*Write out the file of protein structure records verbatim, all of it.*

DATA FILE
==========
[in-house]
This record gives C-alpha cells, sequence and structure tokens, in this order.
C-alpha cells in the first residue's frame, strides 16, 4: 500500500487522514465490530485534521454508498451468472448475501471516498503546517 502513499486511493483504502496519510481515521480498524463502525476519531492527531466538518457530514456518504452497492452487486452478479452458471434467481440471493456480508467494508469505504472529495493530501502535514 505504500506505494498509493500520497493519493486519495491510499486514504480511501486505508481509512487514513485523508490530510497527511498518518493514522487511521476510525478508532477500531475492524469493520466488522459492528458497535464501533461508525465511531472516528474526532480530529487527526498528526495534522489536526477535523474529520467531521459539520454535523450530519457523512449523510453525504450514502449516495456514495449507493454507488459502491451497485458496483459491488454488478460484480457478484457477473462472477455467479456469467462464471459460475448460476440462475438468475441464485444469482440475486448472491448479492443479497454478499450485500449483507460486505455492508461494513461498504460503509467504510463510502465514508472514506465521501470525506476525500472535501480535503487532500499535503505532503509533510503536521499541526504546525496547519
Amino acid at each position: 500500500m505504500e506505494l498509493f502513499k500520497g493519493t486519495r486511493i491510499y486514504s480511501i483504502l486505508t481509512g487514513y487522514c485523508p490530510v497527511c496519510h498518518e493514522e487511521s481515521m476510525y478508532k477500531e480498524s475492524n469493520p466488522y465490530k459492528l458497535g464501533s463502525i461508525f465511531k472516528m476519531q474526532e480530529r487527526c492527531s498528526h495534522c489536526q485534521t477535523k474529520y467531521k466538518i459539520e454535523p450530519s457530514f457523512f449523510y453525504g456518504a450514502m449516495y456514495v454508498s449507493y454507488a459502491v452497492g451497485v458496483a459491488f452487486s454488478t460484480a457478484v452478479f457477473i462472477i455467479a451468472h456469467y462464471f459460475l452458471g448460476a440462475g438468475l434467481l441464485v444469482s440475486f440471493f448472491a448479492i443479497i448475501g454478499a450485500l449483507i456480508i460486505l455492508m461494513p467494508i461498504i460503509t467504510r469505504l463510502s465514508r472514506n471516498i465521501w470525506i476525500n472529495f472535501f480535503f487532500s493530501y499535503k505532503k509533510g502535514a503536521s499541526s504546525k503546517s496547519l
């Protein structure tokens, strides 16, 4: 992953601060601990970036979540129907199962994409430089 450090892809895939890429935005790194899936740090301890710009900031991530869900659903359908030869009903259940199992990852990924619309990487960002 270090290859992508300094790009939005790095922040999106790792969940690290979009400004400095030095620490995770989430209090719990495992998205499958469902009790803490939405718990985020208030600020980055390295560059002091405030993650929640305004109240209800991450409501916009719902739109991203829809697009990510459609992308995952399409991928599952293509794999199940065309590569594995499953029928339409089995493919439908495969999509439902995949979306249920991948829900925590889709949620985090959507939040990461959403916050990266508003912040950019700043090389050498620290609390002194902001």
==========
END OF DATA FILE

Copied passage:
[in-house]
This record gives C-alpha cells, sequence and structure tokens, in this order.
C-alpha cells in the first residue's frame, strides 16, 4: 500500500487522514465490530485534521454508498451468472448475501471516498503546517 502513499486511493483504502496519510481515521480498524463502525476519531492527531466538518457530514456518504452497492452487486452478479452458471434467481440471493456480508467494508469505504472529495493530501502535514 505504500506505494498509493500520497493519493486519495491510499486514504480511501486505508481509512487514513485523508490530510497527511498518518493514522487511521476510525478508532477500531475492524469493520466488522459492528458497535464501533461508525465511531472516528474526532480530529487527526498528526495534522489536526477535523474529520467531521459539520454535523450530519457523512449523510453525504450514502449516495456514495449507493454507488459502491451497485458496483459491488454488478460484480457478484457477473462472477455467479456469467462464471459460475448460476440462475438468475441464485444469482440475486448472491448479492443479497454478499450485500449483507460486505455492508461494513461498504460503509467504510463510502465514508472514506465521501470525506476525500472535501480535503487532500499535503505532503509533510503536521499541526504546525496547519
Amino acid at each position: 500500500m505504500e506505494l498509493f502513499k500520497g493519493t486519495r486511493i491510499y486514504s480511501i483504502l486505508t481509512g487514513y487522514c485523508p490530510v497527511c496519510h498518518e493514522e487511521s481515521m476510525y478508532k477500531e480498524s475492524n469493520p466488522y465490530k459492528l458497535g464501533s463502525i461508525f465511531k472516528m476519531q474526532e480530529r487527526c492527531s498528526h495534522c489536526q485534521t477535523k474529520y467531521k466538518i459539520e454535523p450530519s457530514f457523512f449523510y453525504g456518504a450514502m449516495y456514495v454508498s449507493y454507488a459502491v452497492g451497485v458496483a459491488f452487486s454488478t460484480a457478484v452478479f457477473i462472477i455467479a451468472h456469467y462464471f459460475l452458471g448460476a440462475g438468475l434467481l441464485v444469482s440475486f440471493f448472491a448479492i443479497i448475501g454478499a450485500l449483507i456480508i460486505l455492508m461494513p467494508i461498504i460503509t467504510r469505504l463510502s465514508r472514506n471516498i465521501w470525506i476525500n472529495f472535501f480535503f487532500s493530501y499535503k505532503k509533510g502535514a503536521s499541526s504546525k503546517s496547519l
């Protein structure tokens, strides 16, 4: 992953601060601990970036979540129907199962994409430089 450090892809895939890429935005790194899936740090301890710009900031991530869900659903359908030869009903259940199992990852990924619309990487960002 270090290859992508300094790009939005790095922040999106790792969940690290979009400004400095030095620490995770989430209090719990495992998205499958469902009790803490939405718990985020208030600020980055390295560059002091405030993650929640305004109240209800991450409501916009719902739109991203829809697009990510459609992308995952399409991928599952293509794999199940065309590569594995499953029928339409089995493919439908495969999509439902995949979306249920991948829900925590889709949620985090959507939040990461959403916050990266508003912040950019700043090389050498620290609390002194902001």